This was written in 2008, but I think that its message is even more appropriate today.
In a few months, I will attend my 54th high school reunion. I graduated from high school in 1954, barely past the midpoint of the 20th Century. The Second World War had concluded only 9 years earlier. It was so long ago that my brain hurts just thinking about it. But every time one of these reunions approaches, I find my mind doing “flashbacks,” recalling what life was like in that far distant past.
Life was decidedly different back then. Nobody was worried about running out of oil. Air and water pollution were not even discussed, nor was global warming. A gallon of gasoline cost 25 cents. Sometimes they had “price wars” and it dropped down to 18 cents. World population was around 2.5 billion. If you went for a drive in the country, you might go for several miles without seeing another car. Nobody had even heard of a computer. TV’s were black-and-white…and rare. Most people listened to the radio for entertainment. We washed our clothes in a wringer-washer and hung them on a clothesline outside to dry. I was often the automatic dishwasher…or dryer.
Today, world population approaches 7 billion, and most of them want at least one car, a wide-screen TV, a computer, a refrigerator, washer, dryer and a lot more stuff. A different world, indeed, from the one of my childhood.
When I think back over the intervening years, I am constantly reminded of how lucky I am to have been born in the United States of America in 1936. I believe that American citizens of my generation are among the most fortunate humans who have ever lived. Our capitalistic system enabled us to build the richest and most powerful nation the world has ever seen. We, particularly my generation, were the beneficiaries of the industrial revolution that began late in the 19th century, and the technological explosion that followed in the second half of the 20th. Never before in human history have so many people had such wealth, enabling them to buy cars, houses, and all manner of electric appliances and gadgets to make life easier. Food was plentiful and cheap. The automobile and the airplane gave us mobility that would have been mind-boggling to people of even a hundred years ago, when many rural folks never ventured more than a few miles from their birthplace in their entire lives.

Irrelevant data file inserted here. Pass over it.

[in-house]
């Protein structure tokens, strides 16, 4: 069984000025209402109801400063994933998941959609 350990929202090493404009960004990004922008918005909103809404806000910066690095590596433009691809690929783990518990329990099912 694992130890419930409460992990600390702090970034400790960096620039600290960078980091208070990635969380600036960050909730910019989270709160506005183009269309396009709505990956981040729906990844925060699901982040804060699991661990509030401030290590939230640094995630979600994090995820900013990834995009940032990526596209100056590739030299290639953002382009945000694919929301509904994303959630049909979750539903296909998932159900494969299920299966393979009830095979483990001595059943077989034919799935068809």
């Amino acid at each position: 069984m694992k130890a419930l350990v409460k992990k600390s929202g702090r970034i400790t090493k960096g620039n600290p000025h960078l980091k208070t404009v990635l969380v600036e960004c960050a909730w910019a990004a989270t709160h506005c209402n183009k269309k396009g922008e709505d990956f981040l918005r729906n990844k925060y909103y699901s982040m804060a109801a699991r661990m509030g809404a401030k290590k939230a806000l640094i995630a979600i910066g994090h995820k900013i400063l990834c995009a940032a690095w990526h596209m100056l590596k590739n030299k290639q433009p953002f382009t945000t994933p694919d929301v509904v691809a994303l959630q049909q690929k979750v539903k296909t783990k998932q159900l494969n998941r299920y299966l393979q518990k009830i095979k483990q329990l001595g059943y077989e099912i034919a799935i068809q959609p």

The result of all this wealth and mobility has undoubtedly been a richer life. We take all of this for granted…the ability to jump in a plane and the next day, be skiing in the Alps or on safari in Africa. Six months ago, I was sitting in the incredible Sydney Opera House in Australia, watching a performance of Puccini’s opera, “La Boheme.” The year before, I stood on the summit of Table Mountain and gazed down on the city of Cape Town, South Africa. When I was growing up, I never imagined that I would be able to do such things.
This all came at a price, of course…depletion of our fossil fuel deposits, pollution of the ecosphere, impending climate change, etc. For our generation, there is virtually no cost for any of this. Future generations, including our own children and theirs, will pay for our excesses. We have an embarrassment of riches, and we should be embarrassed at how we are squandering them. It won’t last much longer, and that may be a good thing. Changes are coming, and they won’t be all bad. We are going to have to learn to “live within our means” as a species, just as we do with our personal lives.
It is possible that I will live long enough to see how we, the people of the earth, deal with the coming changes. It may not be pretty, but I would like to see it anyway. The trajectory of my life, after all, parallels much of the grand trajectory of unrestrained capitalism. It lifted us to unimaginable heights but, like fruit flies in a bell jar, its very success bore the seeds of its own inevitable demise. Let us hope that, out of its death throes, emerges a system that allocates the resources of our planet in a fairer, more equitable, more sustainable fashion.